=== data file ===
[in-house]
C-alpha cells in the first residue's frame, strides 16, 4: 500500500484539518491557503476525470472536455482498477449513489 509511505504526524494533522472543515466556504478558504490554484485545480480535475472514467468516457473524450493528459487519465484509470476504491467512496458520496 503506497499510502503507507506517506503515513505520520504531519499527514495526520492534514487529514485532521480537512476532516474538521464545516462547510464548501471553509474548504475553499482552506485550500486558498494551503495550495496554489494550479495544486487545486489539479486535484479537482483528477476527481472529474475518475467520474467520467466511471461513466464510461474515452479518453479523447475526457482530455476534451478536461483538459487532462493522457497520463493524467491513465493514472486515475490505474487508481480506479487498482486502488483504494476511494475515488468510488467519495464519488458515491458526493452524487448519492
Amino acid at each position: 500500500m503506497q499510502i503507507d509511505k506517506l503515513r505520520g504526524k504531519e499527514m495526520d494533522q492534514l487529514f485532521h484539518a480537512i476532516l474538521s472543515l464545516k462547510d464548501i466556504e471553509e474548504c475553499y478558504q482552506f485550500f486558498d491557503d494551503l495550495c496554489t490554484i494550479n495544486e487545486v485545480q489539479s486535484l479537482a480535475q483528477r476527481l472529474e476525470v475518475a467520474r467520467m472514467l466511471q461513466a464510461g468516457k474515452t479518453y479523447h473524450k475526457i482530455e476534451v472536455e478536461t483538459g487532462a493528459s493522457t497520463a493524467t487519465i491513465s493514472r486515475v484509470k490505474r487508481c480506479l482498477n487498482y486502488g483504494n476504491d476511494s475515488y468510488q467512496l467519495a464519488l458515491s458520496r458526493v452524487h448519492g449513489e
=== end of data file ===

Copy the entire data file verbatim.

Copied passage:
[in-house]
C-alpha cells in the first residue's frame, strides 16, 4: 500500500484539518491557503476525470472536455482498477449513489 509511505504526524494533522472543515466556504478558504490554484485545480480535475472514467468516457473524450493528459487519465484509470476504491467512496458520496 503506497499510502503507507506517506503515513505520520504531519499527514495526520492534514487529514485532521480537512476532516474538521464545516462547510464548501471553509474548504475553499482552506485550500486558498494551503495550495496554489494550479495544486487545486489539479486535484479537482483528477476527481472529474475518475467520474467520467466511471461513466464510461474515452479518453479523447475526457482530455476534451478536461483538459487532462493522457497520463493524467491513465493514472486515475490505474487508481480506479487498482486502488483504494476511494475515488468510488467519495464519488458515491458526493452524487448519492
Amino acid at each position: 500500500m503506497q499510502i503507507d509511505k506517506l503515513r505520520g504526524k504531519e499527514m495526520d494533522q492534514l487529514f485532521h484539518a480537512i476532516l474538521s472543515l464545516k462547510d464548501i466556504e471553509e474548504c475553499y478558504q482552506f485550500f486558498d491557503d494551503l495550495c496554489t490554484i494550479n495544486e487545486v485545480q489539479s486535484l479537482a480535475q483528477r476527481l472529474e476525470v475518475a467520474r467520467m472514467l466511471q461513466a464510461g468516457k474515452t479518453y479523447h473524450k475526457i482530455e476534451v472536455e478536461t483538459g487532462a493528459s493522457t497520463a493524467t487519465i491513465s493514472r486515475v484509470k490505474r487508481c480506479l482498477n487498482y486502488g483504494n476504491d476511494s475515488y468510488q467512496l467519495a464519488l458515491s458520496r458526493v452524487h448519492g449513489e